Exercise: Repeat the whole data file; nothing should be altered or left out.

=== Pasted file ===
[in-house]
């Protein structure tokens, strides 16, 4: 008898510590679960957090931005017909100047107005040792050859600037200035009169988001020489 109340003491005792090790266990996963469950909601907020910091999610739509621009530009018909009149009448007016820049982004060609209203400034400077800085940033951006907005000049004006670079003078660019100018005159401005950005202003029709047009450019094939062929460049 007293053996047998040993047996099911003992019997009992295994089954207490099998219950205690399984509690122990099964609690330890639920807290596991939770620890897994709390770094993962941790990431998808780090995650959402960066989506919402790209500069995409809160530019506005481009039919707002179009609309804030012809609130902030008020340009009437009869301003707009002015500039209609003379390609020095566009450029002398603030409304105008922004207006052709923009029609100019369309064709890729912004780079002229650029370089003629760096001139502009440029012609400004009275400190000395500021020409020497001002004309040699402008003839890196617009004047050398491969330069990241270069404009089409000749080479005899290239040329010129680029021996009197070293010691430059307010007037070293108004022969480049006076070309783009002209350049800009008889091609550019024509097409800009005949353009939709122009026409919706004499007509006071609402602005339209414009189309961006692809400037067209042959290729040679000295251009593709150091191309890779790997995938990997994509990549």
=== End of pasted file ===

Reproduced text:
[in-house]
């Protein structure tokens, strides 16, 4: 008898510590679960957090931005017909100047107005040792050859600037200035009169988001020489 109340003491005792090790266990996963469950909601907020910091999610739509621009530009018909009149009448007016820049982004060609209203400034400077800085940033951006907005000049004006670079003078660019100018005159401005950005202003029709047009450019094939062929460049 007293053996047998040993047996099911003992019997009992295994089954207490099998219950205690399984509690122990099964609690330890639920807290596991939770620890897994709390770094993962941790990431998808780090995650959402960066989506919402790209500069995409809160530019506005481009039919707002179009609309804030012809609130902030008020340009009437009869301003707009002015500039209609003379390609020095566009450029002398603030409304105008922004207006052709923009029609100019369309064709890729912004780079002229650029370089003629760096001139502009440029012609400004009275400190000395500021020409020497001002004309040699402008003839890196617009004047050398491969330069990241270069404009089409000749080479005899290239040329010129680029021996009197070293010691430059307010007037070293108004022969480049006076070309783009002209350049800009008889091609550019024509097409800009005949353009939709122009026409919706004499007509006071609402602005339209414009189309961006692809400037067209042959290729040679000295251009593709150091191309890779790997995938990997994509990549």